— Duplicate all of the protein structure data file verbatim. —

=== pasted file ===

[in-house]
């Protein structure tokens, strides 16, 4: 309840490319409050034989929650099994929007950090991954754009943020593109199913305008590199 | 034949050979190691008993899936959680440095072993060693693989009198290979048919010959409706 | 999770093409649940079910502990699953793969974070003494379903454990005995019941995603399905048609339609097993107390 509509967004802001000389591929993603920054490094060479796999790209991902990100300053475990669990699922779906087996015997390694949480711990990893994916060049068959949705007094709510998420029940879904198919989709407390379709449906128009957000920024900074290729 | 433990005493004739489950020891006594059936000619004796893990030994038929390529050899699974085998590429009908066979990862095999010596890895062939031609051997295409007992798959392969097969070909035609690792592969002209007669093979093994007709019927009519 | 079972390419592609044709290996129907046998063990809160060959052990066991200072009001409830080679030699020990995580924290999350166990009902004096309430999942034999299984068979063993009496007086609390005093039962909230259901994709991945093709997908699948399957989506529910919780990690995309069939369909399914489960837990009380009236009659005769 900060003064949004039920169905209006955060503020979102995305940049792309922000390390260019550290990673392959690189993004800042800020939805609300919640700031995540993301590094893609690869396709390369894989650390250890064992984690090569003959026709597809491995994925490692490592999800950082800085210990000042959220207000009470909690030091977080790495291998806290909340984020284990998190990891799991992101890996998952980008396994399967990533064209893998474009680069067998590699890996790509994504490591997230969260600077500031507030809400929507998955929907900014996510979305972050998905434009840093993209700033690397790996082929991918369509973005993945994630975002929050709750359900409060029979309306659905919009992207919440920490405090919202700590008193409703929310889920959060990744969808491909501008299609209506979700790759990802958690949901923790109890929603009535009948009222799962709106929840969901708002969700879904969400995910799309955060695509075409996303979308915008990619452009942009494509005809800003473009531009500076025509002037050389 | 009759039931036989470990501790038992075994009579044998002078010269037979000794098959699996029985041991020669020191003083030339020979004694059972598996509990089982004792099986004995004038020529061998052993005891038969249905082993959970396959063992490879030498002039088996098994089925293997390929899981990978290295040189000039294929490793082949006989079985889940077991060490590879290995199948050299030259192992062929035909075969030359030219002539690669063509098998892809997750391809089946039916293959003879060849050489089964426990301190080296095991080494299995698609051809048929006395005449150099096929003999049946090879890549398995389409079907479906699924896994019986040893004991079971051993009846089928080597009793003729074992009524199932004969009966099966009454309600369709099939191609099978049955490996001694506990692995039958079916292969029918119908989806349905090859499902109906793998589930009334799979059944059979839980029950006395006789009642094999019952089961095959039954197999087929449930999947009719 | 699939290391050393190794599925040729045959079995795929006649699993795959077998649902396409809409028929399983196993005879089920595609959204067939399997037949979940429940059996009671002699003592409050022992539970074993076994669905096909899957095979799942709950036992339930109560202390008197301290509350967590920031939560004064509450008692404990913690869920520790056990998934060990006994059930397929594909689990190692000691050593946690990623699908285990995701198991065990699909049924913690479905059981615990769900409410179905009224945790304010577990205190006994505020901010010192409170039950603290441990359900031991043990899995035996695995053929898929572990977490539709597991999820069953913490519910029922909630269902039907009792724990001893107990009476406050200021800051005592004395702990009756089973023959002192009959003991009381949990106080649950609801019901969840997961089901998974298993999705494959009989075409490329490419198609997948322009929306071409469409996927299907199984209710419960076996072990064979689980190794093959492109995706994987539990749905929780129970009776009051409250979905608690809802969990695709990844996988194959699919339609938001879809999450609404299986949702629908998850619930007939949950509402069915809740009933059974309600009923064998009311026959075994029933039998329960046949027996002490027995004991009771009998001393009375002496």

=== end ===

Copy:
[in-house]
């Protein structure tokens, strides 16, 4: 309840490319409050034989929650099994929007950090991954754009943020593109199913305008590199 | 034949050979190691008993899936959680440095072993060693693989009198290979048919010959409706 | 999770093409649940079910502990699953793969974070003494379903454990005995019941995603399905048609339609097993107390 509509967004802001000389591929993603920054490094060479796999790209991902990100300053475990669990699922779906087996015997390694949480711990990893994916060049068959949705007094709510998420029940879904198919989709407390379709449906128009957000920024900074290729 | 433990005493004739489950020891006594059936000619004796893990030994038929390529050899699974085998590429009908066979990862095999010596890895062939031609051997295409007992798959392969097969070909035609690792592969002209007669093979093994007709019927009519 | 079972390419592609044709290996129907046998063990809160060959052990066991200072009001409830080679030699020990995580924290999350166990009902004096309430999942034999299984068979063993009496007086609390005093039962909230259901994709991945093709997908699948399957989506529910919780990690995309069939369909399914489960837990009380009236009659005769 900060003064949004039920169905209006955060503020979102995305940049792309922000390390260019550290990673392959690189993004800042800020939805609300919640700031995540993301590094893609690869396709390369894989650390250890064992984690090569003959026709597809491995994925490692490592999800950082800085210990000042959220207000009470909690030091977080790495291998806290909340984020284990998190990891799991992101890996998952980008396994399967990533064209893998474009680069067998590699890996790509994504490591997230969260600077500031507030809400929507998955929907900014996510979305972050998905434009840093993209700033690397790996082929991918369509973005993945994630975002929050709750359900409060029979309306659905919009992207919440920490405090919202700590008193409703929310889920959060990744969808491909501008299609209506979700790759990802958690949901923790109890929603009535009948009222799962709106929840969901708002969700879904969400995910799309955060695509075409996303979308915008990619452009942009494509005809800003473009531009500076025509002037050389 | 009759039931036989470990501790038992075994009579044998002078010269037979000794098959699996029985041991020669020191003083030339020979004694059972598996509990089982004792099986004995004038020529061998052993005891038969249905082993959970396959063992490879030498002039088996098994089925293997390929899981990978290295040189000039294929490793082949006989079985889940077991060490590879290995199948050299030259192992062929035909075969030359030219002539690669063509098998892809997750391809089946039916293959003879060849050489089964426990301190080296095991080494299995698609051809048929006395005449150099096929003999049946090879890549398995389409079907479906699924896994019986040893004991079971051993009846089928080597009793003729074992009524199932004969009966099966009454309600369709099939191609099978049955490996001694506990692995039958079916292969029918119908989806349905090859499902109906793998589930009334799979059944059979839980029950006395006789009642094999019952089961095959039954197999087929449930999947009719 | 699939290391050393190794599925040729045959079995795929006649699993795959077998649902396409809409028929399983196993005879089920595609959204067939399997037949979940429940059996009671002699003592409050022992539970074993076994669905096909899957095979799942709950036992339930109560202390008197301290509350967590920031939560004064509450008692404990913690869920520790056990998934060990006994059930397929594909689990190692000691050593946690990623699908285990995701198991065990699909049924913690479905059981615990769900409410179905009224945790304010577990205190006994505020901010010192409170039950603290441990359900031991043990899995035996695995053929898929572990977490539709597991999820069953913490519910029922909630269902039907009792724990001893107990009476406050200021800051005592004395702990009756089973023959002192009959003991009381949990106080649950609801019901969840997961089901998974298993999705494959009989075409490329490419198609997948322009929306071409469409996927299907199984209710419960076996072990064979689980190794093959492109995706994987539990749905929780129970009776009051409250979905608690809802969990695709990844996988194959699919339609938001879809999450609404299986949702629908998850619930007939949950509402069915809740009933059974309600009923064998009311026959075994029933039998329960046949027996002490027995004991009771009998001393009375002496």